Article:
I don't know, but agree that it doesn't make a lot of sense. You are excatly right that we hunt white tail deer during teh rut and moose too for that matter. So why not mule deer as well? I don't know.
But I don't know a lot about mule deer in general. When is the typical mule deer rut period? Does it vary a great deal from area to area or state to state? Is it close to the usual hunting season so that there is some degree of over lap if the weather conditions are right or is it entirely in a differnt season than the white tail deer's fall rut which matches nicely with some of the earlier hunting seasons?
If you look at what type of country each is hunted in that should answer your question. Mule deer are in mostly wide open mountains type of terrain where white tails are in brushy thick cover. That along that when the rut starts there is usually quite a bit of snow that pushes the mule deer down out of the hills and into areas that are quite easy for a hunter to bag a deer if he has a tag. Some states have hunts for mule deer during the rut in November and December but the tags are limited so that you can't wipe out the population. A good friend of mine had a tag in Utah one year during the regular hunt in October and for some reason the rut was on. You could just drive around in the flats and pick the deer that you wanted to shoot. It was quite enjoyable to see them fighting and picking the one that you wanted. You have to figure that when a animal is after the other sex his thought processes are on one thing and one thing only.
It's of course easier to kill bucks during the rut, which doesn't always play into the goals of the managers. They have to factor in buck escapability models, which vary depending on when the seasons are. If your goal is to maintain a certain buck:doe ratio, and included in that may be a certain "mature" buck ratio, depending on what the standards are, a manager can only issue so many tags during that most vulnerable season. You see this especially with Colorado.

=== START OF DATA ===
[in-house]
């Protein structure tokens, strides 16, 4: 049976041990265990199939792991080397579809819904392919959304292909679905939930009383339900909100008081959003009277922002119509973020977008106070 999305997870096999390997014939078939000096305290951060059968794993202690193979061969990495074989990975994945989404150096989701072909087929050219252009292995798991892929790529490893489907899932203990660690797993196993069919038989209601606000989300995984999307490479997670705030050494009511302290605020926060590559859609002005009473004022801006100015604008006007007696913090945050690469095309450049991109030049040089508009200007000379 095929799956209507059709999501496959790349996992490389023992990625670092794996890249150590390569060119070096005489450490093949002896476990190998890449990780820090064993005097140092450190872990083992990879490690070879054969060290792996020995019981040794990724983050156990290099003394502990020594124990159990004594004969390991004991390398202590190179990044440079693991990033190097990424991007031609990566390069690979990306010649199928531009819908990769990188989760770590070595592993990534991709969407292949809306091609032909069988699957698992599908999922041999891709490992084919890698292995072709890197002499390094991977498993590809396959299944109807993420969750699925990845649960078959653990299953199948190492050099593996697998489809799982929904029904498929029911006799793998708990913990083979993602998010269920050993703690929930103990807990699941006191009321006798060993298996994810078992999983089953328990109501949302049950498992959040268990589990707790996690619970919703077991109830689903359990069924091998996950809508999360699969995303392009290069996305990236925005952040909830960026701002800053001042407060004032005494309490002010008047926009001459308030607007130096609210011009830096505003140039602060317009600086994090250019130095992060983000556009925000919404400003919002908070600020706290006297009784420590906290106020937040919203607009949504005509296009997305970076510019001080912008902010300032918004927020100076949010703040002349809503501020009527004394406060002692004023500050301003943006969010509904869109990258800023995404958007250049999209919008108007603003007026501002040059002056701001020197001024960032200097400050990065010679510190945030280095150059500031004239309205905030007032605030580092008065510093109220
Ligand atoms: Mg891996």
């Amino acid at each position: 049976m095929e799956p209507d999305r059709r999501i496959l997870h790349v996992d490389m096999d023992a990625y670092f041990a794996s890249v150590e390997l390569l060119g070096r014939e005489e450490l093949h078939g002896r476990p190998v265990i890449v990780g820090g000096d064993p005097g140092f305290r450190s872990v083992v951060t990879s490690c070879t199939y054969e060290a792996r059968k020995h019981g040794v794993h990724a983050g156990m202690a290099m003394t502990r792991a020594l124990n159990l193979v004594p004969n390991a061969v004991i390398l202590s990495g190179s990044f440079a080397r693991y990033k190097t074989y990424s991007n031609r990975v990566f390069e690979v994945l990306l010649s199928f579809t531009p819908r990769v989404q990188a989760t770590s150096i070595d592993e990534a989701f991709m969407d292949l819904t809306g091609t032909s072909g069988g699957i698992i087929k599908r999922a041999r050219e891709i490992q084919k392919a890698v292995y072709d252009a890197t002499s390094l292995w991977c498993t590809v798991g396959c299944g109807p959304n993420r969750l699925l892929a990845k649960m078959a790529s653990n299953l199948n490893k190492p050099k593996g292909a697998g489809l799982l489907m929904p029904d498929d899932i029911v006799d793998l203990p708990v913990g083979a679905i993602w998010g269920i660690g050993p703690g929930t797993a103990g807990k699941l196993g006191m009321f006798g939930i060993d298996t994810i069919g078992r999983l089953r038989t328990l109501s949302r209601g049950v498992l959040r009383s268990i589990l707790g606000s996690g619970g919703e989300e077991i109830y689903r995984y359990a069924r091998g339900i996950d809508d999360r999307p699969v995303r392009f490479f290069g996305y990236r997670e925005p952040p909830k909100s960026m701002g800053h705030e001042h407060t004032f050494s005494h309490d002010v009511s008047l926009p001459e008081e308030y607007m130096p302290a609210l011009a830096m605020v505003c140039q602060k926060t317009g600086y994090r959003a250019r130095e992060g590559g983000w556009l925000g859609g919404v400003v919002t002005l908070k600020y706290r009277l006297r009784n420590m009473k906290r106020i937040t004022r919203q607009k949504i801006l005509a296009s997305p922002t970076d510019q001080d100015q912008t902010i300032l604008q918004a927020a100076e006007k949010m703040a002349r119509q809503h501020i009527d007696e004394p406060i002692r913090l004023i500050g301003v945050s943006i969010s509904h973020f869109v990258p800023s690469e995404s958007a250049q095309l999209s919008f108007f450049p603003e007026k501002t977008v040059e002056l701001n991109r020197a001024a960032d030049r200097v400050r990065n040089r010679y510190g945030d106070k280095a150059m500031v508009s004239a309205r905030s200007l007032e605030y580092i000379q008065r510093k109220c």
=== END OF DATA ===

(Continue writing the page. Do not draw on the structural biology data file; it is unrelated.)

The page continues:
Most units issue the most rifle buck tags during 2nd season, when bucks are usually hardest to kill, then issue fewer during 3rd season, and between one half and one tenth of the 2nd season tag numbers during 4th season. Similar idea with the Eastern Plains seasons. Or take a look at Utah, they also balance hunter numbers ($$$) during the general seasons (October), then offer just a few tags during mid November or even December in some units for the trophy hunters. Wyoming is somewhat similar to Utah in this respect
There is something about the look and feel of a bolt action rifle with a walnut stock that pleases me. Call me old fashioned, but the character of the rifle I choose to own is equally as important to me as how that rifle performs.
I’ll be the first to admit that the lack of weight in a carbon fiber stock is awfully nice when chasing elk in high country and that any synthetic could help a bit when mother natured decides to rain on your parade. My own preference, however, is to...